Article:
Friday, March 27, 2009

Check your priorities

Unemployment has hit an 18-year high in Maine, at least that’s what the talking head told me this morning on the television set. Each morning (or evening), the news anchors drone on with their plethora of pitiful news stories—the single mother of eight, who lost her job at the box factory. The millworker who’s been at the same paper machine for 26 years, who lost his job, has no computer skills, and is lamenting why we have computers anyway.

It is depressing as hell, if you buy the vibe they’re selling you that the sky is falling and the world is about to end.

I’m certainly no Pollyanna, willing to put an overly optimistic spin on bad news. Those who know me will certainly attest to that. Yes, the economy has taken a serious downturn, and there are fewer job opportunities than there were a year ago. However, there are employers out there that are hiring people that have the requisite skills that employers value in the 21st century.

There are a good many people currently out of work, not by choice, but because their employer laid them off. There are also segments of the population that are out of work now that were out of work one year ago, when things were booming.

Laurie Ruettimann, at her blog, Punk Rock HR touches on this issue, today.

Good economy, or bad, there seems to be a segment of the population for whom work isn’t either one, or two, in their list of priorities.

Personally, if success is what you are looking to achieve, it needs to be one, or in some rare cases, possibly two. For some, however, it doesn’t even make their top ten! I’m not sure why that is.

I know I’ll get some that will make compelling cases, telling me that their family, or their children, or even their pet hampster are more important than their job. That’s all well and good between you and I, but make sure your employer doesn’t know that.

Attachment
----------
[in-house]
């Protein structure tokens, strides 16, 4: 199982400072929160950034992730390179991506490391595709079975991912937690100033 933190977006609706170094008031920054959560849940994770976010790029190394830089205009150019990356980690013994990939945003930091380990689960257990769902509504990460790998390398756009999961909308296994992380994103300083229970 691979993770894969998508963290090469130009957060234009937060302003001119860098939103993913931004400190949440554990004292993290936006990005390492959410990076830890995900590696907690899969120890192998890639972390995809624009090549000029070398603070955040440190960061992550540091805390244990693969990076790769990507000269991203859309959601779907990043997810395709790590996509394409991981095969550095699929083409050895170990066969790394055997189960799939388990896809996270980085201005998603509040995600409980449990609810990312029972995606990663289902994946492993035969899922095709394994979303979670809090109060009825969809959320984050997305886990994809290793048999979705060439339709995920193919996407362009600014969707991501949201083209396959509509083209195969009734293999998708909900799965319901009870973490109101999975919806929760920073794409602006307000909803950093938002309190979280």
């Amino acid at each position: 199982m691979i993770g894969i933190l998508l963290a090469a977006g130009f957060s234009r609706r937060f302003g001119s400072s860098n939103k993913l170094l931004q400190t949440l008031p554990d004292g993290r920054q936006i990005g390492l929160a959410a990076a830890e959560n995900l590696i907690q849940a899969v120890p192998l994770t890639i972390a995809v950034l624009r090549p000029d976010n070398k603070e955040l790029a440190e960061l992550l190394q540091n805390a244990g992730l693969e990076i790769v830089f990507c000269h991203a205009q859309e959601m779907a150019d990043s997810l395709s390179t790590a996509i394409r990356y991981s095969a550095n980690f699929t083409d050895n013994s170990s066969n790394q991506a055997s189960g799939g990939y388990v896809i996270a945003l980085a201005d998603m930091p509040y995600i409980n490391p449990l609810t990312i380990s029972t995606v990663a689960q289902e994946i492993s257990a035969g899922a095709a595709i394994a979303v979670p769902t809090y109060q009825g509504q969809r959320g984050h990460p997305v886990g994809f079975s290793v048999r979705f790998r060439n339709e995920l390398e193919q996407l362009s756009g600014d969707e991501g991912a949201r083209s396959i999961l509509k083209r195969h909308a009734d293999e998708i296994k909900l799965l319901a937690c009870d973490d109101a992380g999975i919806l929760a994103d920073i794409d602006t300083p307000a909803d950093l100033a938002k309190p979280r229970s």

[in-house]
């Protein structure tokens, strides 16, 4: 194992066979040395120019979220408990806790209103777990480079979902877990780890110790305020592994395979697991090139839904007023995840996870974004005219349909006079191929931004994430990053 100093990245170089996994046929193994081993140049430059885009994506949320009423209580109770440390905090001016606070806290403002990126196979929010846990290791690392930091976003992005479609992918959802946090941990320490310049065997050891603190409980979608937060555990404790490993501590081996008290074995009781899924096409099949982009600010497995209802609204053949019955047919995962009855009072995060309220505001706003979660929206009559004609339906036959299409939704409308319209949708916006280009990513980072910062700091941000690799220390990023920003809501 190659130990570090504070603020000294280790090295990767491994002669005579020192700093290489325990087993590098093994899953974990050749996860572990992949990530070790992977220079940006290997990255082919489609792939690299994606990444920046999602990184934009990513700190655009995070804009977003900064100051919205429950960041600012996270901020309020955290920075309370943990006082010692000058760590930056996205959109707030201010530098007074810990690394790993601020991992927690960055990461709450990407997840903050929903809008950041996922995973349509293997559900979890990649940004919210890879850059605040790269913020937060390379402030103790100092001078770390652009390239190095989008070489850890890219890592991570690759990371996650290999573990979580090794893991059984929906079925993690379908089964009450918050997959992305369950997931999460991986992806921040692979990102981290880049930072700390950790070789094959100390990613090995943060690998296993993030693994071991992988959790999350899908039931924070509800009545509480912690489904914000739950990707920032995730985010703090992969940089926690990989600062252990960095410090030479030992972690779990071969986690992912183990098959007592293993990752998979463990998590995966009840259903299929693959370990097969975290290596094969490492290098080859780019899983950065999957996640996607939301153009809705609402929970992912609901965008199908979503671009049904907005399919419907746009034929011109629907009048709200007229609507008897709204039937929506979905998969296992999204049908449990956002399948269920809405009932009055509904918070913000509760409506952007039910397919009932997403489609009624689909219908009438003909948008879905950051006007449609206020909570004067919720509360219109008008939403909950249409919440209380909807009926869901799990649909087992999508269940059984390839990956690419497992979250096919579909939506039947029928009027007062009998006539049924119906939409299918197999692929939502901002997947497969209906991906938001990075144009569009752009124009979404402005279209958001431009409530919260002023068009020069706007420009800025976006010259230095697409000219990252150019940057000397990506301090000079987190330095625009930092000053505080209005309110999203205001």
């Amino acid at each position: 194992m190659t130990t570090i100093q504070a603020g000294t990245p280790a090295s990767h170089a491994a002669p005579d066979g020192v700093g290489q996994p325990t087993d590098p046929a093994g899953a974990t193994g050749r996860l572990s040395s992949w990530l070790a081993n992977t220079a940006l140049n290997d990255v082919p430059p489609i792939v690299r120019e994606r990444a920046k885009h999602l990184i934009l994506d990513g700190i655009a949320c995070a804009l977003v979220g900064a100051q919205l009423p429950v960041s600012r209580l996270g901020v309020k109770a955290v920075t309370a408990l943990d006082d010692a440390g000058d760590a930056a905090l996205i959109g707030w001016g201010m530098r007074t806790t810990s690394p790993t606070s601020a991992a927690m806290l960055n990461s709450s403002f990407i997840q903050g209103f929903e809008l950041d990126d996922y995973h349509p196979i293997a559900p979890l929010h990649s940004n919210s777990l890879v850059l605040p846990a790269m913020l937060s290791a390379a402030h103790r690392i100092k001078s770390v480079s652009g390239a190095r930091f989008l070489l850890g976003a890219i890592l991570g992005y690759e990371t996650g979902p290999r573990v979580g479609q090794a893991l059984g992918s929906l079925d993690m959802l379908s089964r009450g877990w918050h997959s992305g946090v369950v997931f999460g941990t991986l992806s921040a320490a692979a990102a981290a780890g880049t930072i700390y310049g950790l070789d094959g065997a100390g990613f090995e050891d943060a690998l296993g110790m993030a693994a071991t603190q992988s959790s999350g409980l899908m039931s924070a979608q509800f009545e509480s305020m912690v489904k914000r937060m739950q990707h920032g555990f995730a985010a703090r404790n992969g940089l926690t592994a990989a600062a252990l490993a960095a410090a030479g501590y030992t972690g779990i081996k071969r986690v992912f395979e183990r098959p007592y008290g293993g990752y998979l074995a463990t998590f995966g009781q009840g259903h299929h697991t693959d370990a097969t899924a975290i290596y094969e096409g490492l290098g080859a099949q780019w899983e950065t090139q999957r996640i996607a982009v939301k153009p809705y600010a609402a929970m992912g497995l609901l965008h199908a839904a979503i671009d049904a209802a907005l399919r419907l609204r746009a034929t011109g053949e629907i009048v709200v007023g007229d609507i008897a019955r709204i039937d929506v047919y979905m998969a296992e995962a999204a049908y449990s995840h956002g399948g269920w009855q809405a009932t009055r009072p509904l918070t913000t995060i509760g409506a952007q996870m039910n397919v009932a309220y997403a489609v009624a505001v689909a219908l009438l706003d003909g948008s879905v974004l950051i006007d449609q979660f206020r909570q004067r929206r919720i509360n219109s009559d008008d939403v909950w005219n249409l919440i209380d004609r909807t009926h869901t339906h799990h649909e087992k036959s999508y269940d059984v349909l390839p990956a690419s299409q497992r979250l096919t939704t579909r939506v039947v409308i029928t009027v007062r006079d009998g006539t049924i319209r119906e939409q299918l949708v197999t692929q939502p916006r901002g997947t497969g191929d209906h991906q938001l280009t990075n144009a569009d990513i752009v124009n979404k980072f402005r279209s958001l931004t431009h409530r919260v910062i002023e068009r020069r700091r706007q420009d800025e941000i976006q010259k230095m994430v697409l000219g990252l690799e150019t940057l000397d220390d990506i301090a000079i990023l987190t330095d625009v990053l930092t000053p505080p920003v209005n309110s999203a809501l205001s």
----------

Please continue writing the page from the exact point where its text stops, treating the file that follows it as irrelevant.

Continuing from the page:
For those that just got their pink slip, here’s some advice that I hope you’ll heed. You’ve got 26 weeks to take an inventory, retool, and pick up some new skills that employers are looking for. Maybe it’s technology skills you are lacking. Call your local adult ed office and find out when they’re running their next computer class.

Maybe you’ve been working in manufacturing, and by adding some new skills to what you've already got might make you more attractive to precision manufacturers when they start getting orders to restock depleted global inventories.

Our local workforce board is partnering with Central Maine Community College, and the Manufacturers Association of Maine, in offering a 12-week precision manufacturing training program in Lewiston-Auburn that starts May 18.

While this no cost training got quite a bit of attention from job seekers about a month ago, resulting in a flurry of phone calls, that eagerness has mysteriously cooled for some. It's possible that asking candidates to come in as soon as possible to take the assessment exam required for admittance was too much to ask. Certainly, the 11th grade math requirement winnowed the list down for some. However, for those that aren’t quite where they need to be, I’ve arranged for an eight week math and computer prep class for 10-12 candidates. I’m still struggling to fill my other slots.

I recognize that not everyone wants to work in precision manufacturing, but in a down economy, with thousands out of work, it would seem counter intuitive that I’d have to work just as hard on the recruitment side for this program, as well as others, like WorkReady, as I have in the past, when employers were clamoring for good help.

Then again, a case could be made that we’ve made if far too easy for some not to work.

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